Getting around in Vietnam

The topography and available infrastructure are important considerations in tour design. Our target will always be to balance the attractiveness of the destination with the time and cost taken to get there.

If you travel with Haivenu, all transfers from airports, harbours, stations or whatever will be included in your itinerary, unless you request otherwise. In each case, you will travel in a private vehicle driven by an experienced safe driver. Vehicles on highway and city routes will be high-quality, air-conditioned, and allow plenty of room. In more remote areas, 4-wheel drive vehicles or Jeeps may be used.

Road travel
At present, only Highway 1 links the north and south of Vietnam along the narrow coastal strip. It’s mostly a single carriageway road with dual sections passing through towns and villages. Goods and passenger traffic is usually heavy, and there are many accident black spots. Flooding during the late autumn monsoon season in the central area sometimes makes Highway one impassable.

A second north-south highway is based on the wartime Ho Chi Minh Trail. It follows an inland route thorough what was previously remote areas. Its purpose is three-fold: to alleviate congestion, to provide an alternative when the Highway 1 link is severed, and as part of a strategic plan to open up the development potential of the remote areas along the Annamite mountain range.

Elsewhere, the majority of roads range from reasonable to awful. Journey times are therefore much longer than those in developed countries.

If you travel with Haivenu, your itinerary will be designed to eliminate unnecessary road travel wherever possible, and use the most interesting routes where it’s essential to travel by road. Your vehicle will always be less than a couple of years old, and be driven by a fully licensed experienced driver with a first-class safety record. Because you will be on a private tour, you can stop off whenever and wherever you wish.

By Air
All internal flights are by Vietnam Airlines or its subsidiary, Pacific Airlines. Both use well-maintained modern aircraft and have excellent safety records. Airport procedures are straightforward. Both companies are opening up new routes and the government is investing in the supporting infrastructure. The new Cam Ranh terminal has allowed Nha Trang to join Danang, Hanoi and Ho Chi Minh City as an international airport, and local connections to provincial towns and offshore islands are being expanded.

The lack of competition means fares are comparatively expensive and, apart from occasional promotions, no discounts.

If you travel with Haivenu, and your itinerary included domestic flights, you’ll receive your tickets on arrival or well in advance of the flight. We’re a licensed ticket agency for internal flights, so there will be no problems with bought through Haivenu.

By rail
The main railway is single track and follows the route of Highway 1, often running alongside. Journey times are long, but sleeping compartments are available on the long-distance trains.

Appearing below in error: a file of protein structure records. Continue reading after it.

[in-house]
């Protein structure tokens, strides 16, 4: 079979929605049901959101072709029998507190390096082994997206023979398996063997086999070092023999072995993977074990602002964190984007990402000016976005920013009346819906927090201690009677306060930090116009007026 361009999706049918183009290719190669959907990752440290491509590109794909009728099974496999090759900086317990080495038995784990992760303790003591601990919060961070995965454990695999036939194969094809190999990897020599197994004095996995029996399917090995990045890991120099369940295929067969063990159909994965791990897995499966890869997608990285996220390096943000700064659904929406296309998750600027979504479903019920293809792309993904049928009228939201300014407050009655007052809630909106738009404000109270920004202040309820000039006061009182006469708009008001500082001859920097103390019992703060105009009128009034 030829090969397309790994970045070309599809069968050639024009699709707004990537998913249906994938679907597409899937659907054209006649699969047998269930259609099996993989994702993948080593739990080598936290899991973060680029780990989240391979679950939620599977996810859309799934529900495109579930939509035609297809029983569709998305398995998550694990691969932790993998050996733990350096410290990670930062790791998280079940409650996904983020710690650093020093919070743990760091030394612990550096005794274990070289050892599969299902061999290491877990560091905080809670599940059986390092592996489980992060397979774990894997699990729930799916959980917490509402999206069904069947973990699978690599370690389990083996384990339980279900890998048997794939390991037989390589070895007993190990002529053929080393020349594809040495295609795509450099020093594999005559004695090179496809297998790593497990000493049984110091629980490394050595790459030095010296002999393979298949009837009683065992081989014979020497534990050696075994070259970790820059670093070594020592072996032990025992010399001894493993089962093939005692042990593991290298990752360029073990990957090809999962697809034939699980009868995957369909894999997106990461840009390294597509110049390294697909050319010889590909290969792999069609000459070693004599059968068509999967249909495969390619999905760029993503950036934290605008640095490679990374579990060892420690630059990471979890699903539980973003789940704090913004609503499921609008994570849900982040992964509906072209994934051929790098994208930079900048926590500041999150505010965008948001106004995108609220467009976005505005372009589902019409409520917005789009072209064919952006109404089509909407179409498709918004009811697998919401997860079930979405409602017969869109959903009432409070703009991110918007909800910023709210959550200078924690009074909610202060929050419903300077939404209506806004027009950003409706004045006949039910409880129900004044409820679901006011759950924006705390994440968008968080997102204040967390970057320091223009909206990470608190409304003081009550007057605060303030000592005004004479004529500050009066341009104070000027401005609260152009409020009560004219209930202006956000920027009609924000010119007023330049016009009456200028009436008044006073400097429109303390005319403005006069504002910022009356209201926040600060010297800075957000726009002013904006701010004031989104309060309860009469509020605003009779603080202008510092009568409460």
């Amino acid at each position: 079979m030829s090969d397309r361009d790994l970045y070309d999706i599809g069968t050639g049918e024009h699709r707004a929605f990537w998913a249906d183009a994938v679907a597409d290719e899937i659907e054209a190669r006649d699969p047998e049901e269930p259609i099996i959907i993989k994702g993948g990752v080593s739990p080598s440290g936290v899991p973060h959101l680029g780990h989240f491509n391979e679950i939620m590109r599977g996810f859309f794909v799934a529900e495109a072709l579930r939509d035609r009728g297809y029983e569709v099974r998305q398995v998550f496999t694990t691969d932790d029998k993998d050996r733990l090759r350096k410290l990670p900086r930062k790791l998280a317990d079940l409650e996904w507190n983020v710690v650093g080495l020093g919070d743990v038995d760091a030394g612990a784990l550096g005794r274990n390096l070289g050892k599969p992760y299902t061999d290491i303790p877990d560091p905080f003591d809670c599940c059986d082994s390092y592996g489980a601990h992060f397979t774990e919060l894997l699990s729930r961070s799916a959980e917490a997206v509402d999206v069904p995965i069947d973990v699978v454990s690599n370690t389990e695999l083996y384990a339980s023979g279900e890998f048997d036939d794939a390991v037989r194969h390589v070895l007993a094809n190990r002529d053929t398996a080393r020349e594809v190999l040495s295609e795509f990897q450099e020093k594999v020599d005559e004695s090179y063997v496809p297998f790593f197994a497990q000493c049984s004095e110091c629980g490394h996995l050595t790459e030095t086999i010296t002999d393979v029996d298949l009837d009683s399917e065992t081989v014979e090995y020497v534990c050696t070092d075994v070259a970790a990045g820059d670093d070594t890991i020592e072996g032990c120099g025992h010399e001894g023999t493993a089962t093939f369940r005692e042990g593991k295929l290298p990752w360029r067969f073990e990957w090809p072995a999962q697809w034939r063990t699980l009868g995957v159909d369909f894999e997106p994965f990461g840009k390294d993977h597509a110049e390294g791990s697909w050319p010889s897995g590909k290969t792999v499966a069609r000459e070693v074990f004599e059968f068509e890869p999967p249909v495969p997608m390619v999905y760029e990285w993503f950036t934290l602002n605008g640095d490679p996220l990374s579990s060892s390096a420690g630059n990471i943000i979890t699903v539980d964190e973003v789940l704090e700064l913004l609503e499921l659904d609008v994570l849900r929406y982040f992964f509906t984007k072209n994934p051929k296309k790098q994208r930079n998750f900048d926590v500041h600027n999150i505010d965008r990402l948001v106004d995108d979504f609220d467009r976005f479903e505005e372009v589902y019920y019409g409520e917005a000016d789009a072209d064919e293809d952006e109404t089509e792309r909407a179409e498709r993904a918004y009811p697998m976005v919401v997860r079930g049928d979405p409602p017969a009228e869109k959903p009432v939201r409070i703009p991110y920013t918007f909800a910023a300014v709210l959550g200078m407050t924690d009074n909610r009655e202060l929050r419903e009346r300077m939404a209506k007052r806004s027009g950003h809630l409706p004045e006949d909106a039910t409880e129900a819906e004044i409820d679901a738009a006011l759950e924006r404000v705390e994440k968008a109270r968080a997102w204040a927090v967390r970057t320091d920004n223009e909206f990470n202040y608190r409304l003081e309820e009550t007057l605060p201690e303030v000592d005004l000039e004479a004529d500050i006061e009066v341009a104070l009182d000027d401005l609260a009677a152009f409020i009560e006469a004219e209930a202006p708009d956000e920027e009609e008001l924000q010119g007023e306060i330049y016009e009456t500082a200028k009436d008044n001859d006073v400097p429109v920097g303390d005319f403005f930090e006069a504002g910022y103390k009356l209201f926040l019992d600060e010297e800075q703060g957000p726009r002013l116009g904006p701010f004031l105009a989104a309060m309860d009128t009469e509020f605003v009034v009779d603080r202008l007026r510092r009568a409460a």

The flagship of Vietnam Railways is the daily E1 express service, popularly known as the 'Reunification Express'. It has the best rolling stock, and makes the journey from Hanoi to Ho Chi Minh City, or vice versa, in thirty hours.

Other trains ply the same route. The S1 is also a daily express, but a bit slower than the E1. Others stop at local stations en-route. There are also a few branch lines, notably extensions from Hanoi to Ha Long City and to Sa Pa via Lao Cai station, where it connects with China’s rail network.

Tickets to travel from north to south and vice versa, and to intermediate destinations, can be bought in advance only at Hanoi, Nha Trang and Ho Chi Minh City stations. Tickets to travel from intermediate destinations are only available at the local station, and there is no guarantee that the preferred seats or berths will be available. At busy times, trains are full.

If you travel with Haivenu, and your itinerary includes a rail journey from an intermediate station, one of our local representatives will buy the correct tickets in advance on your behalf – you’ll be given them when you arrive.

By water
Most travel by water is for sightseeing or on ferries: there are no routes that link more than a couple of coastal centres. Where water travel is essential, there is usually a choice between fast and slow boats. The latter are usually the ships that carry supplies and passengers to outlying villages and islands and seem to take forever.

There are hydrofoil services in some places - from Ha Long to Mong Cai on the border with China, from Hai Phong to Cat Ba and from Ho Chi Minh City to various destinations in the Mekong, for example.

A recent innovation is a well-appointed 26-cabin cruise boat that plies up and down the Bassac River between Phnom Penh and Ho Chi Minh City. We have some reservations about the service provided - full details to follow.

If you travel with Haivenu, the boats you use will always comply with safety regulations and be fully licensed where necessary. For smaller boats, such as sampans, kayaks or dug-out canoes, you will always be accompanied and offered a lifejacket.

Haivenu Tours Homepage

Our Vietnam Tours

Vietnam Travel Information

Choosing a Tour Company
Arranging a Tour
Travel Tips
  Beggars and bartering
Children travelling in Vietnam
Female travellers in Vietnam
Food and drink
Getting around in Vietnam
Gifts and gratuities
Health matters
How to be popular
Prices in Vietnam
Safety matters
The local currency
What to take home
What to take with you
Vietnam Hotels
About Vietnam
Responsible Travel with Haivenu
Vietnam Photo Library

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